By Brent Engel
They tried to dig up dirt on Ansel Niemeyer, but the shovels came up clean.
The retired Pike County banker was amiably roasted by family, friends and 130 guests Oct. 28 at The Keely Center banquet facility in Louisiana.
The fund-raiser benefited Champ Clark Honey Shuck Restoration Inc., which oversees the Bowling Green home of the former congressman and presidential candidate.
Niemeyer is a camping enthusiast, and the theme was brought to life with a tent at the entrance to the hall and a mountain-style mural above the stage bearing the slogan “Camp Ansel.”
Another artwork at the back of the room featured Niemeyer with a Mount Rushmore-like visage of Presidents John Kennedy, Ronald Reagan and Donald Trump.
Throughout the evening, the kudos outnumbered the arrows.
“Think about it,” said Pat Flynn, emcee and Honey Shuck board member. “It’s only one letter off from ‘Ansel’ to ‘Angel.’”
The evening started with a humorous musical skit featuring Flynn and Honey Shuck board members Julie Leverenz and Milan Berry. Niemeyer family member Ryan Bibb portrayed a young Ansel who got lost on an outdoor outing.
Bibb joined other roasters Marsha McGraw, Martin Anders, Shelba Northcutt, Susie Oberdahlhoff and family member Teri Meyer Weise. They seemingly spent more time picking on others or admitting their own foibles than badgering Niemeyer.
McGraw remembered her first camping excursion to the West with other teenagers and the honoree. She packed for the 10-day trip—well, like a girl—bringing along such useful backwoods necessities as makeup and fake nails.
“I think I lost one nail a day,” she said with a laugh.
Unlike at home, the ventures came with few rules. Niemeyer let the kids experience away-from-home freedoms and have a little fun, such as sliding down an icy mountain tundra.
“I think Ansel left the food out at night just so that bears would come out,” McGraw said.
Niemeyer did show his devout side by praying with the kids.
“It was absolutely the best,” McGraw said. “I grew so much more in my faith. One thing I realized is friendship has no age limits. I can truly say Ansel is one of my best friends.”
Anders recalled antics that he and Northcutt experienced during their banking days with Niemeyer.
“Our ringleader was always Ansel,” Anders said. “He inspired us to do crazy things.”
With an affinity for dancing, it’s no wonder Niemeyer loved music. He once dressed as Elvis Presley and convinced Anders to put on a dress to be a backup singer.
“I had hoped to find that outfit,” Anders said with a straight face. “I was going to wear it tonight.”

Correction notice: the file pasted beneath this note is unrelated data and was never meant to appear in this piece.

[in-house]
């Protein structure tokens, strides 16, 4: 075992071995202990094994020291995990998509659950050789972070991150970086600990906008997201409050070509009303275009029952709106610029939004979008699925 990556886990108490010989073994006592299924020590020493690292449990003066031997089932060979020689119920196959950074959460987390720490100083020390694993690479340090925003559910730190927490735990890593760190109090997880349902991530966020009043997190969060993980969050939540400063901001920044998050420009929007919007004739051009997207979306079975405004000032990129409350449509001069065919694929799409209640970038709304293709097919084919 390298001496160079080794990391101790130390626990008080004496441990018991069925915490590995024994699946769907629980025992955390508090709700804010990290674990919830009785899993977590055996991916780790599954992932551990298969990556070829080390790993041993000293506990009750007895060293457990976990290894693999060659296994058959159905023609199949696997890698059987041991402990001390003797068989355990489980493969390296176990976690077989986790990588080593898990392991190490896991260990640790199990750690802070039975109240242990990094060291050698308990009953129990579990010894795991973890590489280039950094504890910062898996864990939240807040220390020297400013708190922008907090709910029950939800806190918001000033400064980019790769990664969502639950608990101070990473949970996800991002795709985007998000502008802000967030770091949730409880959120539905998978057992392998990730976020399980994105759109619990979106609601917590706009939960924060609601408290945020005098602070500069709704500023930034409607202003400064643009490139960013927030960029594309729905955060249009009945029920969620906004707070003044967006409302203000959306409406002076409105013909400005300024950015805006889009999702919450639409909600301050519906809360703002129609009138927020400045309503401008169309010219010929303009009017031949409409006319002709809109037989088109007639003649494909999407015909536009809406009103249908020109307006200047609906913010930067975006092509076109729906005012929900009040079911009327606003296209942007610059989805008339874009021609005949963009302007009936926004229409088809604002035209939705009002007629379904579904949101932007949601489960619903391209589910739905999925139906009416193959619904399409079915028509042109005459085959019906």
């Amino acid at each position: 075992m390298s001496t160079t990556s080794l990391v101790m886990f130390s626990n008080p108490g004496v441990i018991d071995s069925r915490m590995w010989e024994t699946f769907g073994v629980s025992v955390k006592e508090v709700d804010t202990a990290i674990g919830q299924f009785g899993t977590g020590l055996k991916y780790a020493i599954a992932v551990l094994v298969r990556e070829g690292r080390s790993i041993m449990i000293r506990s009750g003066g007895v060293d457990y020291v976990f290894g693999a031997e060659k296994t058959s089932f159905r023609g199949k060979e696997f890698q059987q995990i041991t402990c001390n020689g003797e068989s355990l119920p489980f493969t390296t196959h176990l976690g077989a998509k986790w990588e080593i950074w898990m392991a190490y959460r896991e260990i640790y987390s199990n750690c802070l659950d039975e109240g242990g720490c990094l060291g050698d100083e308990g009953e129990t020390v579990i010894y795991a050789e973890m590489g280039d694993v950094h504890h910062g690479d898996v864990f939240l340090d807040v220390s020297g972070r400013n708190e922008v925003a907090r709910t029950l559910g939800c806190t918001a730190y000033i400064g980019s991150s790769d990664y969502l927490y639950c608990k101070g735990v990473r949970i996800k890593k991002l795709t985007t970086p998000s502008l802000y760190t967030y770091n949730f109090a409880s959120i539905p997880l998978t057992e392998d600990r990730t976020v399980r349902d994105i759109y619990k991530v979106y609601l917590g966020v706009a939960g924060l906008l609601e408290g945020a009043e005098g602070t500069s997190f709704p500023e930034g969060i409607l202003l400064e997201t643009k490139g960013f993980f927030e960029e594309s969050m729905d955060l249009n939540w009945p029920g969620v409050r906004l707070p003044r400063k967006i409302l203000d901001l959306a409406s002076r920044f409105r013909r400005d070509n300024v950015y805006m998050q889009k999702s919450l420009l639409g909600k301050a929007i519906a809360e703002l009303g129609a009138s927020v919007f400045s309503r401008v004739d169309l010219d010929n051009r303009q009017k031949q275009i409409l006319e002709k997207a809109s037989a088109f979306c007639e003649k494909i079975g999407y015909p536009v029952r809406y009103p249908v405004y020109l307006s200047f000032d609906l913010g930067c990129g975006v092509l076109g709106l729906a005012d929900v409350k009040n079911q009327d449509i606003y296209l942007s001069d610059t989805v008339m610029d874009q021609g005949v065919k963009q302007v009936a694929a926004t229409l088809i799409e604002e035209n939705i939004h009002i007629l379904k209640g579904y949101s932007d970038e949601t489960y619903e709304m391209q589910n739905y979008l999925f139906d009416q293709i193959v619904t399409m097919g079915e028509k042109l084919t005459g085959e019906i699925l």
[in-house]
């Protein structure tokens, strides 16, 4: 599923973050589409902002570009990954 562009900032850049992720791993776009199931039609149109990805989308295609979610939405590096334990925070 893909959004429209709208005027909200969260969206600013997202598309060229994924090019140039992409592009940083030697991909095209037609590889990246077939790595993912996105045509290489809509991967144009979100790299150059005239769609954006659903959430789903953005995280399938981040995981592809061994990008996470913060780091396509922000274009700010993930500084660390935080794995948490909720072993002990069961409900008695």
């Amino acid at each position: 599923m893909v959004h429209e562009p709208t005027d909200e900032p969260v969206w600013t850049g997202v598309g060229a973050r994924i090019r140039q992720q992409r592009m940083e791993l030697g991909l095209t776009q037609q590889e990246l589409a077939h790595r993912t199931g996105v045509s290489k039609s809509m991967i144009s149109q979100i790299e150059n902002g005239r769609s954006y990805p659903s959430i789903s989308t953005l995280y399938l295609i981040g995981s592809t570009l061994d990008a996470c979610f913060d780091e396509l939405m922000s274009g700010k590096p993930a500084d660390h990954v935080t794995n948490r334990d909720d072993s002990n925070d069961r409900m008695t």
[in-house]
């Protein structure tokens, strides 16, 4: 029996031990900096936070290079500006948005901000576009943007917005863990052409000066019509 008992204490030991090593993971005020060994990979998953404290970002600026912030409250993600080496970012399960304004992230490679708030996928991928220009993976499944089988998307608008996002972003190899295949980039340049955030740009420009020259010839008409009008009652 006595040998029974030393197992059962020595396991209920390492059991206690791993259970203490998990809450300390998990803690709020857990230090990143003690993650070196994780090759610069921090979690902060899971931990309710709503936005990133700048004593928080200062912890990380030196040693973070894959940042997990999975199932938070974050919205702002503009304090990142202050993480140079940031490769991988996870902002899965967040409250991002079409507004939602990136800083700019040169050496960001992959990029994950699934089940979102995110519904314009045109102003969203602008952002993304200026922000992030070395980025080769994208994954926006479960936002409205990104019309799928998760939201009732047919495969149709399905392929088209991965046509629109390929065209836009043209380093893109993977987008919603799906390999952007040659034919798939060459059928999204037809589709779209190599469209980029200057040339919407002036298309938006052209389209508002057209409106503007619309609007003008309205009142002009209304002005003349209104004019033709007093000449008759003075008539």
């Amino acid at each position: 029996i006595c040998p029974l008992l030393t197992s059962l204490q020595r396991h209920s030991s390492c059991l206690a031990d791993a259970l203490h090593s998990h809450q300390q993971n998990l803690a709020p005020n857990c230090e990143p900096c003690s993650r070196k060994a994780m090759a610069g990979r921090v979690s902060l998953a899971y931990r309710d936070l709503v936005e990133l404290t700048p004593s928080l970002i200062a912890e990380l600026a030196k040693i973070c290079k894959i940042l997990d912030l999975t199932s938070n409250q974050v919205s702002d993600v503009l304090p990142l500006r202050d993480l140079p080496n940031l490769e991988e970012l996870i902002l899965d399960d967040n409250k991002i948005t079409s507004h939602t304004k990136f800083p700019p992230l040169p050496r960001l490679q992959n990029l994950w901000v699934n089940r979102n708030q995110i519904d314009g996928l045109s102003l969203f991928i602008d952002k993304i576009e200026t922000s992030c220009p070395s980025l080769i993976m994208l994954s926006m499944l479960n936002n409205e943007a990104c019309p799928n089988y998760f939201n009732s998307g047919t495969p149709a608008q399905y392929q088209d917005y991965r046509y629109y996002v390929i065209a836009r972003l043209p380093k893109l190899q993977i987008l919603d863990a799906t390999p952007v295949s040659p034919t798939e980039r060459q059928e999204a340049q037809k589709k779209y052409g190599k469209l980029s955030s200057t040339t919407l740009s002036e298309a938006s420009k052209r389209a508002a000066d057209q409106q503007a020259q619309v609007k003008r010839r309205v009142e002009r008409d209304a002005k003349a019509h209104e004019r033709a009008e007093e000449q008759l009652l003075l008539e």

Anders also claimed his lifelong bachelor friend went to Colorado so much because that’s the home of his wife and three sons—Wynken, Blynken and Nod.
“They operate a marijuana plant,” Anders joked. “When he comes back from Colorado, he has what John Denver called a ‘Rocky Mountain High.’”
Anders also poked at Niemeyer’s sophisticated look, saying he takes trips with “his very own personal stylist.” However, Anders concluded with grace.
“No one could ask for a better friend,” he said. “I love you.”
Oberdahlhoff started by explaining that her dentist had failed to send an upper plate in time for her to fully enjoy the banquet.
“The dog ate my teeth,” she said to laughter. “So, don’t look at me, just listen. I had to show up because Ansel invited me.”
Oberdahlhoff said her father, a Protestant minister, had warned her to stay away from Catholic boys and dancing.
“Well, I married one,” she said. “And then my very first friend in high school—who has been my friend for years—was Ansel.”
The former Pike County Clerk testified that Niemeyer was a good student, with one caveat.
“I wrote all his book reports,” Oberdahlhoff declared. “Our teacher adored Ansel. He could do no wrong. So, everything went well with the book reports.”
Some high schoolers cruise for parties. Niemeyer had a pink and black Mercury so big that it “wouldn’t fit in this building,” Oberdahlhoff expounded.
She recalled the time deputies showed up at a gathering in a rural field. While others scattered, Niemeyer stood his ground. Authorities said they wouldn’t bust him if he told his parents about the incident.
While in college, Oberdahlhoff had her first dance with Niemeyer. At the roast, they tripped the light fantastic again.
Niemeyer also has a green thumb.
“Ansel remodels his yard,” Oberdahlhoff explained. “It is beautiful.” She called her classmate and neighbor “a gracious man” who “would do anything in the world for you.”
Bibb and Meyer Weise had fond and fun memories.
“I was always under the impression that he had a home in Missouri and a home in Colorado,” Bibb said. “In Missouri, he could cut his grass and in Colorado he could smoke it.”
Bibb, a funeral home owner, highlighted Niemeyer’s penchant for detailed planning. Instructions for his last rites are so bountiful that they “nearly take up a file cabinet” and include “Vegas showgirls as pallbearers.”
Bibb reminded everyone that Niemeyer has six siblings.
“I know it must have been tough wearing all those hand-me-down clothes—your brothers’ and your sisters’.”
Meyer Weise didn’t hang any dirty laundry, saying Niemeyer was an “uplifter” and a “lover of people.”
“You’re a good sport and a treasure to all of us,” she said.
For his part, Niemeyer passed along his love for all those in attendance and beyond. He said he doesn’t dwell on the past and enjoys spending time with the young and the young at heart.
“My belief is we all have a calling—an unselfish call to serve,” Niemeyer said. “To serve in our church, to serve in our family and to serve in our community. Thank you for being part of my life. You have made me what I am today.”